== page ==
Reg: Judean People's Front! We're the People's Front of Judea! Judean People's Front! Cuh!
Reg: Right. You're in. Listen. The only people we hate more than the Romans are the fucking Judean People's Front.
Stan: Yeah, the Judean People's Front.
Reg: Yeah. Splitters.
Stan: And the Popular Front of Judea.
Reg: Yeah. Splitters.
Stan: And the People's Front of Judea.
Reg: Yea... what?
Stan: The People's Front of Judea. Splitters.
Reg: We're the People's Front of Judea!
Stan: Oh. I thought we were the Popular Front.
Reg: People's Front!
Francis: Whatever happened to the Popular Front, Reg?
Reg: He's over there. [points to a lone man]
What's wrong with this sketch as an illustration of Liberal Catholicism is that people don't hate one another at all; what is right about it is the myriad of small groups and variations and a history of wanderings.
The fact that these groups are small means that they change quickly. People leave and people join. The characteristics of the groups then should be understood according to the histories of them as they have evolved.
Back in January 2008 the Revd. Deaconess Pam Schroder, in charge of the Ancient Catholic Church, died. Coming then under the wing of the leadership of The Liberal Rite, it and the Ancient Catholic Church ran in parallel. The Ancient Catholic Church was pretty much the creation of H. P. Nicholson, who, from the 1950s, developed a Liberal Catholic Church of (at its peak) a number of congregations that had Catholic, spiritualist and animal ministry characteristics. Its last actual church building, the Cathedral Church of the Good Shepherd, always for the use of the Deaconess, ceased its tenancy and role with her death.
What I liked about the Liberal Rite was not so much its apostolic succession and that side, though obviously that gave it its Catholic characteristic, but its identification with various origins, both Trinitarian in Liberal Catholicism (with Theosophy) and Unitarian, and, with the Ancient Catholic Church, I also warmed to the outreach I could read about with H. P. Nicholson, though I am less interested in the spiritualist side (but talking to a spiritualist recently, so there you go).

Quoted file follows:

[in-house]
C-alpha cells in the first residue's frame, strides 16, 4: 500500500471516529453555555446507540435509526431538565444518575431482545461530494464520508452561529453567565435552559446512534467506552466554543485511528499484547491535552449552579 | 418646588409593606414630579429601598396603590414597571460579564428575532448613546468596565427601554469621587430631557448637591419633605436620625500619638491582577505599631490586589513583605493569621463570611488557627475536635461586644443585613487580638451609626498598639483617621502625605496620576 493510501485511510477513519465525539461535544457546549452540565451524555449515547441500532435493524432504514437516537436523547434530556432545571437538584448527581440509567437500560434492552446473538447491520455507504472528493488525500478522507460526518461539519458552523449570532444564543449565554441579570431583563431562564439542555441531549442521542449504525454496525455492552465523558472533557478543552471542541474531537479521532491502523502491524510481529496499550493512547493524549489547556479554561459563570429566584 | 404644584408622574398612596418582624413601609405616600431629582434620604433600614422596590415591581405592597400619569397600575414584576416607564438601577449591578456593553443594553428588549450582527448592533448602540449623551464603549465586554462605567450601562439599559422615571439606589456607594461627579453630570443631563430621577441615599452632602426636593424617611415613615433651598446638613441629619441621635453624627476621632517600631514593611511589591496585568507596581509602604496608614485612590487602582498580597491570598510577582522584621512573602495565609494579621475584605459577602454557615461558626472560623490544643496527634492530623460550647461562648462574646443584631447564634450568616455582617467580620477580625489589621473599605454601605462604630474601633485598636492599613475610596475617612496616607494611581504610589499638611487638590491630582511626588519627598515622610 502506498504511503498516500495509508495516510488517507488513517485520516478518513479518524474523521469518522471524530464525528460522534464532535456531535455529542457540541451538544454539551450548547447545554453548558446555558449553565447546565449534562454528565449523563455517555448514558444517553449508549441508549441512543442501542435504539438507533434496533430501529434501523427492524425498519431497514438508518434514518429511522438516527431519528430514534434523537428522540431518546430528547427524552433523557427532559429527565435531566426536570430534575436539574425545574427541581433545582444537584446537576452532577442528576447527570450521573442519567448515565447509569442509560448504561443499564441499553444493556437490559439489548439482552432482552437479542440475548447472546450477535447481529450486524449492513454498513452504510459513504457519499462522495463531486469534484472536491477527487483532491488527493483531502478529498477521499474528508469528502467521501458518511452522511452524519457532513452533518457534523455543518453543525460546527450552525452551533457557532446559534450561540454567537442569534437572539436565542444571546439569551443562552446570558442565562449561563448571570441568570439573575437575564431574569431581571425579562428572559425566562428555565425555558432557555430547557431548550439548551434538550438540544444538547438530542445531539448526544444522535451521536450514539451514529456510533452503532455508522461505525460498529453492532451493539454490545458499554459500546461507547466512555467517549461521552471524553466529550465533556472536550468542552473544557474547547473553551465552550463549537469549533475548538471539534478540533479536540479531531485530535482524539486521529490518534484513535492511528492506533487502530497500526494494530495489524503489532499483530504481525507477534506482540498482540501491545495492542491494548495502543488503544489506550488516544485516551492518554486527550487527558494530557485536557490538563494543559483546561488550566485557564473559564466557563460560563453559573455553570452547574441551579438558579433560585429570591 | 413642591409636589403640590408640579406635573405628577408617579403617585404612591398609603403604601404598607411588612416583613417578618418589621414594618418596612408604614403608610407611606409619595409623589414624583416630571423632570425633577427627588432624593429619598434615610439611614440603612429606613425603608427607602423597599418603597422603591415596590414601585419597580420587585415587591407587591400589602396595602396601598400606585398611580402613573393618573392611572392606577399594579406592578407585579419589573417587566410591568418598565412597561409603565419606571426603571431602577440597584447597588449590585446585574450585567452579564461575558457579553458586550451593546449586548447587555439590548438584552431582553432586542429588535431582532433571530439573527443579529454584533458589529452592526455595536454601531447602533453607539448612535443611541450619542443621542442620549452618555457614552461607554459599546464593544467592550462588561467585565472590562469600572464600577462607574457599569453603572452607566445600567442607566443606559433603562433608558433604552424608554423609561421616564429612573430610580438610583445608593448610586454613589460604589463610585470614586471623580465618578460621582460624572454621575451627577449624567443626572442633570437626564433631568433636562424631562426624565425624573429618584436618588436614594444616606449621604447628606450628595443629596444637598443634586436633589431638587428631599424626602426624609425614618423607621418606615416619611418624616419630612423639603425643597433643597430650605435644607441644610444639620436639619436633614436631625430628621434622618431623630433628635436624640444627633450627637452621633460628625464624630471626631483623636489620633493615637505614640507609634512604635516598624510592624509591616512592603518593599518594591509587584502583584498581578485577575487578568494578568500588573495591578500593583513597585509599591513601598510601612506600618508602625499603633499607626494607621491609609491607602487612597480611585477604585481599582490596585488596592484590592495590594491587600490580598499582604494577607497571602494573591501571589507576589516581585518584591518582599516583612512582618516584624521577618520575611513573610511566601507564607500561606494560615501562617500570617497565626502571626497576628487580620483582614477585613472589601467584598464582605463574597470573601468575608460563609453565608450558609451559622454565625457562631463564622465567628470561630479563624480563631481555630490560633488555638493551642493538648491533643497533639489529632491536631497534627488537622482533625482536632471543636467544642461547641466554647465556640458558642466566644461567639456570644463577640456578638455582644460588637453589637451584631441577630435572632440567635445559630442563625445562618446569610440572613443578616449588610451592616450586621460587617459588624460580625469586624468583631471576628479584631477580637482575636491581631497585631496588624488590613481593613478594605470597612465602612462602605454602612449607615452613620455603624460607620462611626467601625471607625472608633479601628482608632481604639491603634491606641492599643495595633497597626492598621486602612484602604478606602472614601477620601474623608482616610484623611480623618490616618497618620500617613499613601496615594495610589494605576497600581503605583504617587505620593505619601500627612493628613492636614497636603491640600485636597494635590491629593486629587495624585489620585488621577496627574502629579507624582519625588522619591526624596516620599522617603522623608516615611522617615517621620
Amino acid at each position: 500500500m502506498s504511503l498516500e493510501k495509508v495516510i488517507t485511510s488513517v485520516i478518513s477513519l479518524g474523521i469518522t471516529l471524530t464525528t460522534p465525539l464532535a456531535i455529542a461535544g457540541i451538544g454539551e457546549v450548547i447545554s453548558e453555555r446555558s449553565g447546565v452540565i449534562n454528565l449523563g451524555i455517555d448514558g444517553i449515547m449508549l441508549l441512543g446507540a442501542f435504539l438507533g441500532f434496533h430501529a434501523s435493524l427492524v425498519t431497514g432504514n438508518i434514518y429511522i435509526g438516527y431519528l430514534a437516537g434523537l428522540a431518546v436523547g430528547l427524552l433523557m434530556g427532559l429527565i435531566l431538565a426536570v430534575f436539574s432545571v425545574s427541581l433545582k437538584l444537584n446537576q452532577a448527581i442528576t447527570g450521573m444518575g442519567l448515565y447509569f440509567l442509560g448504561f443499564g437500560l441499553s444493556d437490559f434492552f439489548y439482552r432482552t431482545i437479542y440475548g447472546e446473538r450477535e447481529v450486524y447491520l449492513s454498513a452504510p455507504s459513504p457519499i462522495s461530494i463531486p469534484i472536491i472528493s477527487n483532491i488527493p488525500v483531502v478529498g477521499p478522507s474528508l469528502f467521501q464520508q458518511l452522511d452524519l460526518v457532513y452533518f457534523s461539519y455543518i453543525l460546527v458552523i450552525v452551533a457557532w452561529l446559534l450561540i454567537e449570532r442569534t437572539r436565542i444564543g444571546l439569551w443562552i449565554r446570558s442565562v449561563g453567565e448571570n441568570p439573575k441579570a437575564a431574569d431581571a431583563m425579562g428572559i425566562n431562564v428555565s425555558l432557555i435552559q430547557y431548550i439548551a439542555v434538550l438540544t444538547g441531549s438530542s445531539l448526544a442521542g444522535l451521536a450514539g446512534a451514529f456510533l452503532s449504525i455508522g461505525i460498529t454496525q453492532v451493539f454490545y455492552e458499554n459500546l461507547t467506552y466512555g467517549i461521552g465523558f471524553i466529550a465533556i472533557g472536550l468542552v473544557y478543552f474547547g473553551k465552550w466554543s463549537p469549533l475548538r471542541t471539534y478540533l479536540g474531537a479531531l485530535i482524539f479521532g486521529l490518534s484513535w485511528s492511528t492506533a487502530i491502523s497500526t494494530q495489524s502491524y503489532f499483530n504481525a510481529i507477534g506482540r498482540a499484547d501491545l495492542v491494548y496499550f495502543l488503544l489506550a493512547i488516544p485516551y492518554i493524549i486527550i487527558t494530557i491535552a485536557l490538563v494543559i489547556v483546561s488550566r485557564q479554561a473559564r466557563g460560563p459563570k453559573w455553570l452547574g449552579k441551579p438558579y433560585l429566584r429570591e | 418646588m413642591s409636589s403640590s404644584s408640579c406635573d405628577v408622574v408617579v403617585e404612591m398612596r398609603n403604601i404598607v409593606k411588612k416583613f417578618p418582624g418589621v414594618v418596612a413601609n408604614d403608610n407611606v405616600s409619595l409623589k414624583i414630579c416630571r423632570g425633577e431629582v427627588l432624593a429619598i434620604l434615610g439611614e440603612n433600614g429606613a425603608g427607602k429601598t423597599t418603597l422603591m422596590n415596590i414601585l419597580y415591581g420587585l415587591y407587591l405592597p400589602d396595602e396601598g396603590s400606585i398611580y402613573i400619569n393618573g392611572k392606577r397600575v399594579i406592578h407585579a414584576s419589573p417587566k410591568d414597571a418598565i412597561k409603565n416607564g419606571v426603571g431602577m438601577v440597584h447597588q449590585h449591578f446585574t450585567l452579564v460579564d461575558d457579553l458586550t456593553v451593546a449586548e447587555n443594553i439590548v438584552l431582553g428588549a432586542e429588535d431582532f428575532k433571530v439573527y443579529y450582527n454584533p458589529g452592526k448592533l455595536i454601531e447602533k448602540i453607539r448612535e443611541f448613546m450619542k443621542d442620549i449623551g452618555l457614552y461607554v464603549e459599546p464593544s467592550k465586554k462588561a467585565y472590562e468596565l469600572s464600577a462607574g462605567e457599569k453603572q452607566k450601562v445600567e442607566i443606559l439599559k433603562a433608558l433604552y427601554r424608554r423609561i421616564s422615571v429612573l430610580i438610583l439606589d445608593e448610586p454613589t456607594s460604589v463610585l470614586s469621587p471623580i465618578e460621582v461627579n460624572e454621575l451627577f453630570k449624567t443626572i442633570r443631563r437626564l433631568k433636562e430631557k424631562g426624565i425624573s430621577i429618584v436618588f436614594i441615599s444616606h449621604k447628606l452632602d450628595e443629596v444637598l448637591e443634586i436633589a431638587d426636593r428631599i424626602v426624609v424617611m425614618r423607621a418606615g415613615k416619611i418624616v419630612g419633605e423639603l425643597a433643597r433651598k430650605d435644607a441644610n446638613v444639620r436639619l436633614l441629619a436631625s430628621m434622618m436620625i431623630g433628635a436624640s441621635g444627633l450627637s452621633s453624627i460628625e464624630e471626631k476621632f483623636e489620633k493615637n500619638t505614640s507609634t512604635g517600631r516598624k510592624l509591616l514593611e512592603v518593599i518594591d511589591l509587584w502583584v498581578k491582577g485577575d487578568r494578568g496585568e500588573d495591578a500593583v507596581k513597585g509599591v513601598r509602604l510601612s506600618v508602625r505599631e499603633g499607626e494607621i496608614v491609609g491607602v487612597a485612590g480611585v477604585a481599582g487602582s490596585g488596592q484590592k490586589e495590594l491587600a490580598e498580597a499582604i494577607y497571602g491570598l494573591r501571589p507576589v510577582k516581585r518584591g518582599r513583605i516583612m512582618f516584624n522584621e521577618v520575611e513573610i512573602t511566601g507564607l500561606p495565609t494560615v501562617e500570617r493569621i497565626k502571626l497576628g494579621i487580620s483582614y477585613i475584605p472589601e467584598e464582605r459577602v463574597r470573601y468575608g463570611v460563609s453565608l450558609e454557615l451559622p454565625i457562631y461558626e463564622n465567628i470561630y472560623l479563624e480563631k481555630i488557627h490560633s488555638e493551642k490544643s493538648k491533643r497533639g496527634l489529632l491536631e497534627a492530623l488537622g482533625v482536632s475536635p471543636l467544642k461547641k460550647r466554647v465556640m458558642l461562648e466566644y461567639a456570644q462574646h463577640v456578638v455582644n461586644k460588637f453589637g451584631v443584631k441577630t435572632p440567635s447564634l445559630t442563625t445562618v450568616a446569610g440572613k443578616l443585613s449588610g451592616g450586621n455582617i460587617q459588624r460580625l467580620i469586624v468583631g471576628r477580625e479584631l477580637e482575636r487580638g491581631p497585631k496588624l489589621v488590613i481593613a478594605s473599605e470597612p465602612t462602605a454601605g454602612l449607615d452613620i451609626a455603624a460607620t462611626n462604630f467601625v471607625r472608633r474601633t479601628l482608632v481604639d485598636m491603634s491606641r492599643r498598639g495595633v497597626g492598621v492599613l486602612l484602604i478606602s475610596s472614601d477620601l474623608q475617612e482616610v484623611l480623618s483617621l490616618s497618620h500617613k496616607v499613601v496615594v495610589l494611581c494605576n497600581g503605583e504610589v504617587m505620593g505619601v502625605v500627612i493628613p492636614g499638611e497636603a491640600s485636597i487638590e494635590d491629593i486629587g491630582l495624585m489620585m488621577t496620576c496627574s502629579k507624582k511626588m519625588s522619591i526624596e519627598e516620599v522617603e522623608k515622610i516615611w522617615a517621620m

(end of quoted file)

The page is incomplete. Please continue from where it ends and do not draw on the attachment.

The Ancient Catholic Church and the Liberal Rite have both attracted some interest even within one year and have grown: both have, along with the Independent Liberal Catholic Fellowship. It is clearly well organised, along with associated educational functions and the semi-attached humanistic side - The Society for Humanistic Potential (a reflection of some Unitarian origins and personality there too).
Well the People's Front of Judea and the Popular Front of Judea have merged. The Liberal Rite and the Ancient Catholic Church are no more. Now we have The Liberal Catholic Apostolic Church instead, combining both inheritances.
From the Ancient Catholic Church side comes the Bishop Nicholson Creed:
We believe in God; the Father the Source of life, the Son the Revelator of love, the Holy Spirit the best Owner of power; we believe in the Fatherhood of God, the brotherhood of Man, in the gifts of the Spirit, in the immortality of the soul, and in everlasting life. Amen.
It is a minimalist creed and alongside an anti-doctrinal approach, but it also consists of continuations with, now, Gnosticism, Theosophy and Christian Spiritualism.
I suppose, to be honest, and perhaps because I am an associate of the Judean People's Front, that my more rational side has some difficulties here. Nevertheless I am pleased to see that, via this route, Alistair Bate comes on board, that there is a church in Portland, the United States, and it has the various associated organised bodies - a sort of integration.
In mid-February 2008 there were no plans to merge, so it shows how speedily these bodies can change. The decision to merge is given here. Reflections from Portland are here and here. There is also the Independent Liberal Catholic Fellowship that gathers clergy and communities across the Liberal Catholic tradition.